Most of the time being number one is good. But when it comes to having the highest tax rate in the world, it is much better for a country to be bringing up the rear.
Currently Japan holds the inauspicious distinction of having the highest corporate income tax rate in the world (39.5 percent). The United States is a close second, only a few tenths-of-percentage points behind.
Japan will soon fall from the top spot because it has finally recognized what the rest of the industrialized world realized over a decade ago: A low corporate income tax rate is vital for economic growth in the global marketplace. As such, Japan just announced it will reduce its corporate income tax rate by 5 percentage points down to around 35 percent. This remains far above the 25 percent average rate of other industrialized countries, but for them it is a start.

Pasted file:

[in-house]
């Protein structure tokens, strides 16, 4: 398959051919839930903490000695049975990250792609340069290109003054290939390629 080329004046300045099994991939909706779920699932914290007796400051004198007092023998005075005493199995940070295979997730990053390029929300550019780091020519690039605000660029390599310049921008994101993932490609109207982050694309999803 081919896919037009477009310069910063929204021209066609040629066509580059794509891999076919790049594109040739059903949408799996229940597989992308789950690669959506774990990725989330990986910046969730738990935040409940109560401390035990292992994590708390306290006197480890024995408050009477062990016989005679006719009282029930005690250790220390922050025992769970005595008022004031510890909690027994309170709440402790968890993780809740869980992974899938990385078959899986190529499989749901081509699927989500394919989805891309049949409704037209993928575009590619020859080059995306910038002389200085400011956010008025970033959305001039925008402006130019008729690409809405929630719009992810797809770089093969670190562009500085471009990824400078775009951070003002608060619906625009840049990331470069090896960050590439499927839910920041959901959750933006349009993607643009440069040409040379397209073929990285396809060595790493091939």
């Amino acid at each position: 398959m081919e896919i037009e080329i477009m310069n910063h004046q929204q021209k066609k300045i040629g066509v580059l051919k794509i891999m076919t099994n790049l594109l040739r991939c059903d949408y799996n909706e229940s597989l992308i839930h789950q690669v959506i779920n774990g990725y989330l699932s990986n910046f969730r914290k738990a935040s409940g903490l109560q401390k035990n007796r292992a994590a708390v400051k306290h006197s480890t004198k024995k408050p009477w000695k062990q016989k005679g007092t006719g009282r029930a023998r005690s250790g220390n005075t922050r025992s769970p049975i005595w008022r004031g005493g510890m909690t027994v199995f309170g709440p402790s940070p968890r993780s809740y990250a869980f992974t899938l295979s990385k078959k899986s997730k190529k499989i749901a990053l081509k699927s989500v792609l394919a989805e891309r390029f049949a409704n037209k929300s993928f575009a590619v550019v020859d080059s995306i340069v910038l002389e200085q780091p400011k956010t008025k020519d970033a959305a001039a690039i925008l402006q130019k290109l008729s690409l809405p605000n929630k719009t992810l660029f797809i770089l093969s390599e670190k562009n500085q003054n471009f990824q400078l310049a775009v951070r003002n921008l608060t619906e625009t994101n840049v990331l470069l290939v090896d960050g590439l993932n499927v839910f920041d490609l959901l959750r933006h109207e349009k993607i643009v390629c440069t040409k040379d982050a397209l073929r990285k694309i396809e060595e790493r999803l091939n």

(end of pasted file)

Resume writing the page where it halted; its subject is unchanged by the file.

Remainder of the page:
Japan’s reduction will leave the U.S. in the uncomfortable position of having the highest corporate income tax rate in the industrialized world. Hopefully Congress will finally see fit to lower the rate now that we will hold that disreputable title.
The U.S. ended up at the top because it stood still while the rest of the world was cutting its rates. As the chart below shows, in 1990 the U.S. corporate tax rate was middle of the pack. In fact, it was lower than the global average. The years since have seen every other industrialized country aggressively lower its rate.
The top marginal corporate income tax rate is an important factor influencing economic growth and job creation, because it determines how much the tax will reduce the return the business earns from new investment. As a result, it is a large determinant when businesses decide where to locate their next venture—and where they will hire new employees.
The high rate in the U.S. is driving businesses and jobs to other countries. Those jobs will continue to flow to other countries if the U.S. insists on levying its self-defeating corporate income tax rate. It is long past time for Congress to lower the rate so it is equal or below the 25 percent average of our competitors. If it does not, businesses and jobs will continue their exodus to more friendly locales.